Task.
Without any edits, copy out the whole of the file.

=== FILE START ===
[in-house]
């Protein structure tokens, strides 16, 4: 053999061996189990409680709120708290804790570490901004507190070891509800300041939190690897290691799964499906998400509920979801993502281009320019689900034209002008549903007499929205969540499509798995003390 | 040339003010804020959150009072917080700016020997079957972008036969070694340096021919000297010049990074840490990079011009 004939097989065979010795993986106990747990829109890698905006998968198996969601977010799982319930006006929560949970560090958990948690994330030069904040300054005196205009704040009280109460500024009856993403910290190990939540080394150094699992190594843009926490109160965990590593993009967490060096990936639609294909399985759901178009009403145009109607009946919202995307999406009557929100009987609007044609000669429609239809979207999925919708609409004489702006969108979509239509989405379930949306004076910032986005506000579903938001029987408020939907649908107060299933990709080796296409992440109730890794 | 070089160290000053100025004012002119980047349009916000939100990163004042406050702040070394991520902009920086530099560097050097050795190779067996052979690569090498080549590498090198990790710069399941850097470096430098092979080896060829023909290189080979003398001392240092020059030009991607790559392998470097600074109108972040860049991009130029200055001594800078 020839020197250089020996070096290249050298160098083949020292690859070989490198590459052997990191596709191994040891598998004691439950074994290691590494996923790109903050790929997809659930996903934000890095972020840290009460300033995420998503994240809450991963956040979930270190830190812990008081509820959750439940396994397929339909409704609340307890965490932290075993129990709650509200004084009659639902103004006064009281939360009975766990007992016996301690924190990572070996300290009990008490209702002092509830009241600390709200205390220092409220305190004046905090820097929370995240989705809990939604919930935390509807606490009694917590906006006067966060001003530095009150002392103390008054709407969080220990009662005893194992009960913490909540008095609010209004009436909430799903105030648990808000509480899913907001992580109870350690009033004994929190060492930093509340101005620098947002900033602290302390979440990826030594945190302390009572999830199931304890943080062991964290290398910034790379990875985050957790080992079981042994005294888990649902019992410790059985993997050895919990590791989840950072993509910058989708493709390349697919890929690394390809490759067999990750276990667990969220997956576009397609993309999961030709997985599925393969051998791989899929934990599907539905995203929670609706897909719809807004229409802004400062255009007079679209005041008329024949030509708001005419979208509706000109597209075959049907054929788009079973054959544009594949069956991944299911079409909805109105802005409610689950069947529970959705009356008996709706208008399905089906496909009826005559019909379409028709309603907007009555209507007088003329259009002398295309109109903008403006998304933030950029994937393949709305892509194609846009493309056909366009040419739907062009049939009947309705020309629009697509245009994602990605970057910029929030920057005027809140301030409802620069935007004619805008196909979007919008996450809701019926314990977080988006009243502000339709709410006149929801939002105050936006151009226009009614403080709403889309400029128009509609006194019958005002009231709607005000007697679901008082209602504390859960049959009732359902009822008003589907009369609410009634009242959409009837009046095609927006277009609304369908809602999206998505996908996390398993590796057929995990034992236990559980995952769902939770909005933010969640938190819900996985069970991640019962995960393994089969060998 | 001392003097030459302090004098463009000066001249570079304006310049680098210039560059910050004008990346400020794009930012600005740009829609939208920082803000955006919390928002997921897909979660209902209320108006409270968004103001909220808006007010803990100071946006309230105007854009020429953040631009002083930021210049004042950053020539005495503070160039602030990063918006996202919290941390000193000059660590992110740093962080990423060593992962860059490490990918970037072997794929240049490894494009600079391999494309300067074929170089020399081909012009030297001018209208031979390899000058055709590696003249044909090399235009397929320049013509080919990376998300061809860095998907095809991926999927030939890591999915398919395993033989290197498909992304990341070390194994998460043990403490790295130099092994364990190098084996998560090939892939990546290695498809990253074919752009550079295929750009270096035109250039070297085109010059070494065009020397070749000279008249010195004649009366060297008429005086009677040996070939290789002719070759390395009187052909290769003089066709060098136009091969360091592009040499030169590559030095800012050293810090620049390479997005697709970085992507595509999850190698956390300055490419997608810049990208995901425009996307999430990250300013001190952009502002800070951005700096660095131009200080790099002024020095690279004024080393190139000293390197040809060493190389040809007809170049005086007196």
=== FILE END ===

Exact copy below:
[in-house]
């Protein structure tokens, strides 16, 4: 053999061996189990409680709120708290804790570490901004507190070891509800300041939190690897290691799964499906998400509920979801993502281009320019689900034209002008549903007499929205969540499509798995003390 | 040339003010804020959150009072917080700016020997079957972008036969070694340096021919000297010049990074840490990079011009 004939097989065979010795993986106990747990829109890698905006998968198996969601977010799982319930006006929560949970560090958990948690994330030069904040300054005196205009704040009280109460500024009856993403910290190990939540080394150094699992190594843009926490109160965990590593993009967490060096990936639609294909399985759901178009009403145009109607009946919202995307999406009557929100009987609007044609000669429609239809979207999925919708609409004489702006969108979509239509989405379930949306004076910032986005506000579903938001029987408020939907649908107060299933990709080796296409992440109730890794 | 070089160290000053100025004012002119980047349009916000939100990163004042406050702040070394991520902009920086530099560097050097050795190779067996052979690569090498080549590498090198990790710069399941850097470096430098092979080896060829023909290189080979003398001392240092020059030009991607790559392998470097600074109108972040860049991009130029200055001594800078 020839020197250089020996070096290249050298160098083949020292690859070989490198590459052997990191596709191994040891598998004691439950074994290691590494996923790109903050790929997809659930996903934000890095972020840290009460300033995420998503994240809450991963956040979930270190830190812990008081509820959750439940396994397929339909409704609340307890965490932290075993129990709650509200004084009659639902103004006064009281939360009975766990007992016996301690924190990572070996300290009990008490209702002092509830009241600390709200205390220092409220305190004046905090820097929370995240989705809990939604919930935390509807606490009694917590906006006067966060001003530095009150002392103390008054709407969080220990009662005893194992009960913490909540008095609010209004009436909430799903105030648990808000509480899913907001992580109870350690009033004994929190060492930093509340101005620098947002900033602290302390979440990826030594945190302390009572999830199931304890943080062991964290290398910034790379990875985050957790080992079981042994005294888990649902019992410790059985993997050895919990590791989840950072993509910058989708493709390349697919890929690394390809490759067999990750276990667990969220997956576009397609993309999961030709997985599925393969051998791989899929934990599907539905995203929670609706897909719809807004229409802004400062255009007079679209005041008329024949030509708001005419979208509706000109597209075959049907054929788009079973054959544009594949069956991944299911079409909805109105802005409610689950069947529970959705009356008996709706208008399905089906496909009826005559019909379409028709309603907007009555209507007088003329259009002398295309109109903008403006998304933030950029994937393949709305892509194609846009493309056909366009040419739907062009049939009947309705020309629009697509245009994602990605970057910029929030920057005027809140301030409802620069935007004619805008196909979007919008996450809701019926314990977080988006009243502000339709709410006149929801939002105050936006151009226009009614403080709403889309400029128009509609006194019958005002009231709607005000007697679901008082209602504390859960049959009732359902009822008003589907009369609410009634009242959409009837009046095609927006277009609304369908809602999206998505996908996390398993590796057929995990034992236990559980995952769902939770909005933010969640938190819900996985069970991640019962995960393994089969060998 | 001392003097030459302090004098463009000066001249570079304006310049680098210039560059910050004008990346400020794009930012600005740009829609939208920082803000955006919390928002997921897909979660209902209320108006409270968004103001909220808006007010803990100071946006309230105007854009020429953040631009002083930021210049004042950053020539005495503070160039602030990063918006996202919290941390000193000059660590992110740093962080990423060593992962860059490490990918970037072997794929240049490894494009600079391999494309300067074929170089020399081909012009030297001018209208031979390899000058055709590696003249044909090399235009397929320049013509080919990376998300061809860095998907095809991926999927030939890591999915398919395993033989290197498909992304990341070390194994998460043990403490790295130099092994364990190098084996998560090939892939990546290695498809990253074919752009550079295929750009270096035109250039070297085109010059070494065009020397070749000279008249010195004649009366060297008429005086009677040996070939290789002719070759390395009187052909290769003089066709060098136009091969360091592009040499030169590559030095800012050293810090620049390479997005697709970085992507595509999850190698956390300055490419997608810049990208995901425009996307999430990250300013001190952009502002800070951005700096660095131009200080790099002024020095690279004024080393190139000293390197040809060493190389040809007809170049005086007196």